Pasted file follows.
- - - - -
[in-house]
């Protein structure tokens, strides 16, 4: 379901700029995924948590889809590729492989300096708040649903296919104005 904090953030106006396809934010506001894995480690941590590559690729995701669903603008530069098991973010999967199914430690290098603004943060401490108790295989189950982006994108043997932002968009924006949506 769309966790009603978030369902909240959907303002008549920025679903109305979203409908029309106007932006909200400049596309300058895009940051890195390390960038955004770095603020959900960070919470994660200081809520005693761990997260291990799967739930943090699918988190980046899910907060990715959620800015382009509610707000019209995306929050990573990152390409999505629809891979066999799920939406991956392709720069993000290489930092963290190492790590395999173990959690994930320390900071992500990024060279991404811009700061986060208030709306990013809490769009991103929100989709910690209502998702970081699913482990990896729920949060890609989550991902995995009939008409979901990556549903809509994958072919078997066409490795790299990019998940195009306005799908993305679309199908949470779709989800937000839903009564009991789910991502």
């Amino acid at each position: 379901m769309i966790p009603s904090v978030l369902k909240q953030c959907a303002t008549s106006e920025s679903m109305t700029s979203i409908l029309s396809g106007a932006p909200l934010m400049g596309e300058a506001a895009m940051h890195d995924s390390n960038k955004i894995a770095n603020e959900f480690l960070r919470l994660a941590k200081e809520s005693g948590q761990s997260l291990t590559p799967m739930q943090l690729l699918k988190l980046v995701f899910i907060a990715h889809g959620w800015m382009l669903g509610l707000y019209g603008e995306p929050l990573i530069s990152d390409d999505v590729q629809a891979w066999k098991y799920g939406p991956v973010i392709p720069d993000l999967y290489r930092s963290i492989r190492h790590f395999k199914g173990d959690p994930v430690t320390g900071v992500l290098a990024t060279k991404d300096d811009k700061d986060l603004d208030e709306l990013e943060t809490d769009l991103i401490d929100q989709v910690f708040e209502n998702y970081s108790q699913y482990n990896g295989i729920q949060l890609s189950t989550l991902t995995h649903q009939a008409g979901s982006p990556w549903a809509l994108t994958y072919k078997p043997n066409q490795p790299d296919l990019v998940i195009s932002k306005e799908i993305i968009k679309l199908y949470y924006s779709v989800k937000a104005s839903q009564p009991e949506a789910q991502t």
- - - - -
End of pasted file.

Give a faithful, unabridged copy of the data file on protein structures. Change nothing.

[in-house]
């Protein structure tokens, strides 16, 4: 379901700029995924948590889809590729492989300096708040649903296919104005 904090953030106006396809934010506001894995480690941590590559690729995701669903603008530069098991973010999967199914430690290098603004943060401490108790295989189950982006994108043997932002968009924006949506 769309966790009603978030369902909240959907303002008549920025679903109305979203409908029309106007932006909200400049596309300058895009940051890195390390960038955004770095603020959900960070919470994660200081809520005693761990997260291990799967739930943090699918988190980046899910907060990715959620800015382009509610707000019209995306929050990573990152390409999505629809891979066999799920939406991956392709720069993000290489930092963290190492790590395999173990959690994930320390900071992500990024060279991404811009700061986060208030709306990013809490769009991103929100989709910690209502998702970081699913482990990896729920949060890609989550991902995995009939008409979901990556549903809509994958072919078997066409490795790299990019998940195009306005799908993305679309199908949470779709989800937000839903009564009991789910991502």
């Amino acid at each position: 379901m769309i966790p009603s904090v978030l369902k909240q953030c959907a303002t008549s106006e920025s679903m109305t700029s979203i409908l029309s396809g106007a932006p909200l934010m400049g596309e300058a506001a895009m940051h890195d995924s390390n960038k955004i894995a770095n603020e959900f480690l960070r919470l994660a941590k200081e809520s005693g948590q761990s997260l291990t590559p799967m739930q943090l690729l699918k988190l980046v995701f899910i907060a990715h889809g959620w800015m382009l669903g509610l707000y019209g603008e995306p929050l990573i530069s990152d390409d999505v590729q629809a891979w066999k098991y799920g939406p991956v973010i392709p720069d993000l999967y290489r930092s963290i492989r190492h790590f395999k199914g173990d959690p994930v430690t320390g900071v992500l290098a990024t060279k991404d300096d811009k700061d986060l603004d208030e709306l990013e943060t809490d769009l991103i401490d929100q989709v910690f708040e209502n998702y970081s108790q699913y482990n990896g295989i729920q949060l890609s189950t989550l991902t995995h649903q009939a008409g979901s982006p990556w549903a809509l994108t994958y072919k078997p043997n066409q490795p790299d296919l990019v998940i195009s932002k306005e799908i993305i968009k679309l199908y949470y924006s779709v989800k937000a104005s839903q009564p009991e949506a789910q991502t």